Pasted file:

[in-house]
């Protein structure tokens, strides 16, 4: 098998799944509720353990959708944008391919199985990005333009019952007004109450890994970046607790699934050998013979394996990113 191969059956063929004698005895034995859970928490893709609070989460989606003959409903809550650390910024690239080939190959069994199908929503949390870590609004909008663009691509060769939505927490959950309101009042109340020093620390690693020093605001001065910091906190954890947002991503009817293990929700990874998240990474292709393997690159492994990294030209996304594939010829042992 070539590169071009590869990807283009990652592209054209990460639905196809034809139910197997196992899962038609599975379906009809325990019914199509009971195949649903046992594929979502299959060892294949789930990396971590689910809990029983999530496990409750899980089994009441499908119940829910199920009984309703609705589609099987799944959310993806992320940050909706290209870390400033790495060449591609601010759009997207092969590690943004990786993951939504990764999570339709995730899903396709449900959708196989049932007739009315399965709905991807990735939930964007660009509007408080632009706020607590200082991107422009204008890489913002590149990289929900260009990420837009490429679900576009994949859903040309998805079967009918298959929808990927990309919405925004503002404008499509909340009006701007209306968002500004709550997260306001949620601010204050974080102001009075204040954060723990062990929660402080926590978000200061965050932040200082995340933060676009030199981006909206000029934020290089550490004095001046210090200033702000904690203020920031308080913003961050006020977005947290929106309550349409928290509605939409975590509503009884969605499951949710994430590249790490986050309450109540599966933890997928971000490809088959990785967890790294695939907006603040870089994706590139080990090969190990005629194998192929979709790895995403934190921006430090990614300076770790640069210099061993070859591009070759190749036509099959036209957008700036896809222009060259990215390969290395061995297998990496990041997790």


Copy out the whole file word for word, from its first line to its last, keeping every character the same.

[in-house]
């Protein structure tokens, strides 16, 4: 098998799944509720353990959708944008391919199985990005333009019952007004109450890994970046607790699934050998013979394996990113 191969059956063929004698005895034995859970928490893709609070989460989606003959409903809550650390910024690239080939190959069994199908929503949390870590609004909008663009691509060769939505927490959950309101009042109340020093620390690693020093605001001065910091906190954890947002991503009817293990929700990874998240990474292709393997690159492994990294030209996304594939010829042992 070539590169071009590869990807283009990652592209054209990460639905196809034809139910197997196992899962038609599975379906009809325990019914199509009971195949649903046992594929979502299959060892294949789930990396971590689910809990029983999530496990409750899980089994009441499908119940829910199920009984309703609705589609099987799944959310993806992320940050909706290209870390400033790495060449591609601010759009997207092969590690943004990786993951939504990764999570339709995730899903396709449900959708196989049932007739009315399965709905991807990735939930964007660009509007408080632009706020607590200082991107422009204008890489913002590149990289929900260009990420837009490429679900576009994949859903040309998805079967009918298959929808990927990309919405925004503002404008499509909340009006701007209306968002500004709550997260306001949620601010204050974080102001009075204040954060723990062990929660402080926590978000200061965050932040200082995340933060676009030199981006909206000029934020290089550490004095001046210090200033702000904690203020920031308080913003961050006020977005947290929106309550349409928290509605939409975590509503009884969605499951949710994430590249790490986050309450109540599966933890997928971000490809088959990785967890790294695939907006603040870089994706590139080990090969190990005629194998192929979709790895995403934190921006430090990614300076770790640069210099061993070859591009070759190749036509099959036209957008700036896809222009060259990215390969290395061995297998990496990041997790």